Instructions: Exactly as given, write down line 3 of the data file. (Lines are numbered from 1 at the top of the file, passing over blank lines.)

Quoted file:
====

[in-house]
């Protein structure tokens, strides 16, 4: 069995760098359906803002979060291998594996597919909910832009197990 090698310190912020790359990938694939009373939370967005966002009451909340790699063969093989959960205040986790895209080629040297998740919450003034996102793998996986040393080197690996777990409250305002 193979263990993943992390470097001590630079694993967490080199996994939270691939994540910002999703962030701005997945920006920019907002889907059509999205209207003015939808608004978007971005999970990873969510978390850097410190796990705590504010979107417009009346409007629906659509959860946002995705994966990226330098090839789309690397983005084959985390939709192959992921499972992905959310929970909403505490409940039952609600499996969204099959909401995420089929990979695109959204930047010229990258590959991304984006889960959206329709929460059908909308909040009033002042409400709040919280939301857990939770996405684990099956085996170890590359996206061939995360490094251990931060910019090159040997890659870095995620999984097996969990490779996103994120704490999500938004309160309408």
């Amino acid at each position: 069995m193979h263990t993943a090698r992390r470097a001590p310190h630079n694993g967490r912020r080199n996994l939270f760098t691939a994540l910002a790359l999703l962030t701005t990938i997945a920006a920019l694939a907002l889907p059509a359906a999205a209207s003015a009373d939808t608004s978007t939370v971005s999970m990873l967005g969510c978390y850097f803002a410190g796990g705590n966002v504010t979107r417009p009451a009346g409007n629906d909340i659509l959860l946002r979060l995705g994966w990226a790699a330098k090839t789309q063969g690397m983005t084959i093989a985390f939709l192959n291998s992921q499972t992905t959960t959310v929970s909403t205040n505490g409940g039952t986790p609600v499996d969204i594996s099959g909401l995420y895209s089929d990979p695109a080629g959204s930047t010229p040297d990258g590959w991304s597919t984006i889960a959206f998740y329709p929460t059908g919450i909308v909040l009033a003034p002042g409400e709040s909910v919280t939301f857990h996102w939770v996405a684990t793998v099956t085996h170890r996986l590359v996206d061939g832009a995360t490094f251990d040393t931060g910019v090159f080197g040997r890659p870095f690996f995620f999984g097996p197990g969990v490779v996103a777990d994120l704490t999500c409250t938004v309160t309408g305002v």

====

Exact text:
């Amino acid at each position: 069995m193979h263990t993943a090698r992390r470097a001590p310190h630079n694993g967490r912020r080199n996994l939270f760098t691939a994540l910002a790359l999703l962030t701005t990938i997945a920006a920019l694939a907002l889907p059509a359906a999205a209207s003015a009373d939808t608004s978007t939370v971005s999970m990873l967005g969510c978390y850097f803002a410190g796990g705590n966002v504010t979107r417009p009451a009346g409007n629906d909340i659509l959860l946002r979060l995705g994966w990226a790699a330098k090839t789309q063969g690397m983005t084959i093989a985390f939709l192959n291998s992921q499972t992905t959960t959310v929970s909403t205040n505490g409940g039952t986790p609600v499996d969204i594996s099959g909401l995420y895209s089929d990979p695109a080629g959204s930047t010229p040297d990258g590959w991304s597919t984006i889960a959206f998740y329709p929460t059908g919450i909308v909040l009033a003034p002042g409400e709040s909910v919280t939301f857990h996102w939770v996405a684990t793998v099956t085996h170890r996986l590359v996206d061939g832009a995360t490094f251990d040393t931060g910019v090159f080197g040997r890659p870095f690996f995620f999984g097996p197990g969990v490779v996103a777990d994120l704490t999500c409250t938004v309160t309408g305002v």